A stitch in time saves nine”. These proverbial words by Ben Franklin were first used in 1723 by Thomas Fuller. It was first referred to repairing sails on a ship. This concept can also be applied to prevention of heart attacks, which are becoming not only common but also being seen at younger ages.
The commonest cause of a “Heart attack” is blockage of an artery by a clot which suddenly stops blood from flowing to the heart muscle. This clot formation occurs on a partially blocked artery which has a build-up of fatty deposits on the inner wall of the blood vessel that supplies the heart with blood.
There are a number of risk factors associated with heart attacks such as tobacco use, high blood pressure, diabetes mellitus, and high levels of bad cholesterol, unhealthy diet, obesity and physical inactivity.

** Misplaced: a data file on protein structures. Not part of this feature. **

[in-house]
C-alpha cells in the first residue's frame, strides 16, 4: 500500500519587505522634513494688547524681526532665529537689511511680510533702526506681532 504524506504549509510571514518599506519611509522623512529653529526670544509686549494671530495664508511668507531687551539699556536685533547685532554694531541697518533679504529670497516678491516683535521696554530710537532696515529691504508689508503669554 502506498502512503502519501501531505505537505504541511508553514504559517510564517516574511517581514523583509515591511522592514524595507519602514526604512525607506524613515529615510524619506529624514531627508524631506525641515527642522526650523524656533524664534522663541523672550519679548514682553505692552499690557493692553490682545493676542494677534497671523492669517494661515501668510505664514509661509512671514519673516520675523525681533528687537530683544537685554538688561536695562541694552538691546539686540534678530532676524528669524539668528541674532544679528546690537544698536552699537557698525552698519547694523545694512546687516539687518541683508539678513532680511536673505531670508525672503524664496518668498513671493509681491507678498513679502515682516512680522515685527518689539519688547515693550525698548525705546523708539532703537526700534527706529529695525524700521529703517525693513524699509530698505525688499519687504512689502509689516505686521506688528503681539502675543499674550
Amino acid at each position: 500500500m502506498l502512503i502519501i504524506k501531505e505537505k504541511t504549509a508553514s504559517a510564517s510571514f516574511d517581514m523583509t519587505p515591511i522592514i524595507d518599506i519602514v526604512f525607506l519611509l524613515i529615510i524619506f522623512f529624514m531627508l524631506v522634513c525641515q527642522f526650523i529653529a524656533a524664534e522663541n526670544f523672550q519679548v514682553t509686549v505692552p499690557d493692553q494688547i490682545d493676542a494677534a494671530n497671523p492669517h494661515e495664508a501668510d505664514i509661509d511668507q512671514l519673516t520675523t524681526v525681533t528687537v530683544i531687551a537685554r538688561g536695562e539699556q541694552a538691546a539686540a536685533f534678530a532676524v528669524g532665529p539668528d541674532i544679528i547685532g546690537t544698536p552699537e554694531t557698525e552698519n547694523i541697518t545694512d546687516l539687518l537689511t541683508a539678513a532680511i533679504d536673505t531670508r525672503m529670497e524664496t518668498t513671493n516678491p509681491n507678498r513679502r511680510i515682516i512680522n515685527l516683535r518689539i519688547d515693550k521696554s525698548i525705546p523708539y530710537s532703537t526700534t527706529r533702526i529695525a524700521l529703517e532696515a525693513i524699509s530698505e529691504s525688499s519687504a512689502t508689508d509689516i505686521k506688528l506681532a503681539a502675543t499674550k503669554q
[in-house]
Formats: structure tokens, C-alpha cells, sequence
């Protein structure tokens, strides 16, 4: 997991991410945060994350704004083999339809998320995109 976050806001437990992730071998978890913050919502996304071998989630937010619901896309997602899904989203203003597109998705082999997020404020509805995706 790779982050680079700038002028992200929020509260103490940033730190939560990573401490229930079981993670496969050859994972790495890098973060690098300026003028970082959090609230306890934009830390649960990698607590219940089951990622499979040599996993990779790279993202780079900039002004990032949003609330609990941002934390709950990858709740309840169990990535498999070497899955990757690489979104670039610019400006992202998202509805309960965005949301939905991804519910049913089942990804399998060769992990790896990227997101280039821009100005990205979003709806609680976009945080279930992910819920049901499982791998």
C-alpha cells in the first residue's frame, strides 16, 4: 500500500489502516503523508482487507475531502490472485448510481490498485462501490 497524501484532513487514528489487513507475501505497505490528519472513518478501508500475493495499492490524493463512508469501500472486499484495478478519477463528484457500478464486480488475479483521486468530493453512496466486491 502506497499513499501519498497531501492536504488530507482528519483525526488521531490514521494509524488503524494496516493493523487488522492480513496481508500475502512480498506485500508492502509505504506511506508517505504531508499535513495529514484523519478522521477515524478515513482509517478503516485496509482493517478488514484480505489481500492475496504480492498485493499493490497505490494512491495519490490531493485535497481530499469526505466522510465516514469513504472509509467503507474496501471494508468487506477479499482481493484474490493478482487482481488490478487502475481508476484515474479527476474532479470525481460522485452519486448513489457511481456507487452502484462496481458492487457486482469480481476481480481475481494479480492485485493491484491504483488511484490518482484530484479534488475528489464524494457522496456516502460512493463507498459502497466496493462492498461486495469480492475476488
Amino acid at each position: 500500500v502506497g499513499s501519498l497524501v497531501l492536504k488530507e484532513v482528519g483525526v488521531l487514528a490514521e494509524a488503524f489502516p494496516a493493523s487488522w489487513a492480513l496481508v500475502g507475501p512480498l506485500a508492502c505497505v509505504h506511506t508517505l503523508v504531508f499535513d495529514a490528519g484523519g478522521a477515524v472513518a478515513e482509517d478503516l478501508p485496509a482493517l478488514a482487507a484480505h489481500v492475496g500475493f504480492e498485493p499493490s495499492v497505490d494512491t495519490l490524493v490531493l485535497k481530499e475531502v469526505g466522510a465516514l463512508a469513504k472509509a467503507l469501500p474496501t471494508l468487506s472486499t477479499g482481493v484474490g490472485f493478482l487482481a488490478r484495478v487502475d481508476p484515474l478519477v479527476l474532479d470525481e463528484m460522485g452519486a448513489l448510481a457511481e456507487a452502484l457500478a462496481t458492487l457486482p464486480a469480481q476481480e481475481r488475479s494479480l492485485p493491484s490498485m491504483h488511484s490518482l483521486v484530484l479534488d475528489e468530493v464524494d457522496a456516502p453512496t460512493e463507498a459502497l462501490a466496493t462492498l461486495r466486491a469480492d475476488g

This build-up of cholesterol deposit is called atherosclerosis which hardens the arteries. A similar build up in the arteries supplying blood to the brain leads to brain strokes.
When atherosclerosis affects the arteries and builds up slowly, it leads to problems like angina. A symptom of chest discomfort or shortness of breath on variable degrees of effort like walking or climbing stairs. The degree of limitation is often related to the severity of blockade.
A sudden blockade leads to a heart attack, which can be rapidly fatal if not recognised and managed in time. It can also lead to very unstable or chaotic rapid beating of the heart, a condition called ventricular fibrillation which leads to instantaneous death unless managed within a few minutes by an effective cardio pulmonary resuscitation.